Tag Archives: Business

How Do You Revamp Your Sales Team? Seven Solutions

Situation: A company is faced with the imminent departure or retirement of several key sales personnel. This presents the opportunity to rethink and rebuild the sales team. What is the best way to take advantage of this opportunity? How do you revamp your sales team?

Advice from the CEOs:

  • The timing is good. Take advantage of this opportunity!
    • You’ve identified the next generation of sales leadership. Now determine their role building the future.
    • This is an opportunity to reset your vision for the next 3-5 years.
  • The task of the new sales leaders is to learn the products, customers, and processes. One of the best ways to do this is in the role of sales engineer.
    • Be the listener first – become the solutions person.
    • Use existing company personnel as resources to develop closer relationships with key people within the company.
    • Have existing staff can introduce them to current customers and point them toward new opportunities. Focus on impeccable customer service.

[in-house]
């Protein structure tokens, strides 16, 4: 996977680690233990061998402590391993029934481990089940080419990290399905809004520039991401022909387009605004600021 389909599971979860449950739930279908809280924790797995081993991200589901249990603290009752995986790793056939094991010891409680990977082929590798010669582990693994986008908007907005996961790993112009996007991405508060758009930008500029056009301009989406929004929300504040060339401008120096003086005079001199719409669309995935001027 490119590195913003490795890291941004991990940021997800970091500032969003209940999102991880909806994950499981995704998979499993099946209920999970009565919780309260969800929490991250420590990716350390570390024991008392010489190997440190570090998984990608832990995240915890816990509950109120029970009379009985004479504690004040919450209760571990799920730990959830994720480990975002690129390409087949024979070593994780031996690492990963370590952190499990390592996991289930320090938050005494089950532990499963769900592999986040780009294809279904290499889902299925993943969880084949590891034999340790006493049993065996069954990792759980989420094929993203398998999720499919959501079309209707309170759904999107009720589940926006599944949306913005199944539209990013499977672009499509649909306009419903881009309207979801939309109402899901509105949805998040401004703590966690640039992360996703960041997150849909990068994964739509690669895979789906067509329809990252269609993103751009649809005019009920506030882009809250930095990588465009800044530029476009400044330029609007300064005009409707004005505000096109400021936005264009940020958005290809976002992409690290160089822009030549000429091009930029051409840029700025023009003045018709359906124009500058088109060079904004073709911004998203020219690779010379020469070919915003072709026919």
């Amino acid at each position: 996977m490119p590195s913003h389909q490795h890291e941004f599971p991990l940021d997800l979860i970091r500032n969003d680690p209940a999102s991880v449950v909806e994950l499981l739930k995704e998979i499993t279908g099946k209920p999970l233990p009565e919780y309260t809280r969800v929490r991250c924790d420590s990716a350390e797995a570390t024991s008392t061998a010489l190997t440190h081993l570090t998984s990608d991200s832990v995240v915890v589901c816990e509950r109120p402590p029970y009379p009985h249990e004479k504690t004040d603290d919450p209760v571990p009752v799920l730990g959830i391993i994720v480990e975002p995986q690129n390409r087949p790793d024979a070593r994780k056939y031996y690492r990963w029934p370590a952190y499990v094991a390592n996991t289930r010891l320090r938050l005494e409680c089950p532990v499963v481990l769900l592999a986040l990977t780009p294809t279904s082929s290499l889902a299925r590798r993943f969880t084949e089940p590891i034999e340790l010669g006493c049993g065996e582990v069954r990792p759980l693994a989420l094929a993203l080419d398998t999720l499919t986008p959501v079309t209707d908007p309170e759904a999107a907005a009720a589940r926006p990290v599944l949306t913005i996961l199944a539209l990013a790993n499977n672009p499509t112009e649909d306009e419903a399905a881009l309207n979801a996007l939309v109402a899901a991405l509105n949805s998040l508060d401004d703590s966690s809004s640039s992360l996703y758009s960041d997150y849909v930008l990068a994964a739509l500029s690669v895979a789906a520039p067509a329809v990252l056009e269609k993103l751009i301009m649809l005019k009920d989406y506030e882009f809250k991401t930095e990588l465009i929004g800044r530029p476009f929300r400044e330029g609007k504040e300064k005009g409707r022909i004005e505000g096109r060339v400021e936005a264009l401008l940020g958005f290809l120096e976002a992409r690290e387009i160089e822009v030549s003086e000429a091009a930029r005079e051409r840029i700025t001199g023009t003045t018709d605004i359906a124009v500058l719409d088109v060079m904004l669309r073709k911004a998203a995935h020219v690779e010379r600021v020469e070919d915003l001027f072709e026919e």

• What are the immediate priorities for the new sales leaders?
    • Do what must be done.
    • Observe experts on the job.
    • Listen and learn.
    • Ask lots of questions.
    • It’s scary, but don’t worry – just do it!
    • Let others assist.
    • They will make mistakes – it’s called learning.
  • Be sure to build an approach and team that can support both your existing core business and build new opportunities.
  • You need to replace the capabilities of those who will be retiring, and at the same time bring in new opportunities for future growth. This includes sales hunters who are good at finding new customers and helping them define their unique needs.
  • What fears or concerns do you see in the new leaders?
    • Fear and concerns regarding short and long-term roles.
    • Focus on the near term. The President is focused on the long term. Focus now on visiting customers, being introduced to them, and learning about them.
  • Are you fully focused on marketing of your services?
    • What is your Sandbox? What is your Value Proposition? What is your Brand Promise?
    • Define these and let the definitions guide your development of the sales leadership as well as the search for additional personnel.

How Do You Build a Young Company? Four Perspectives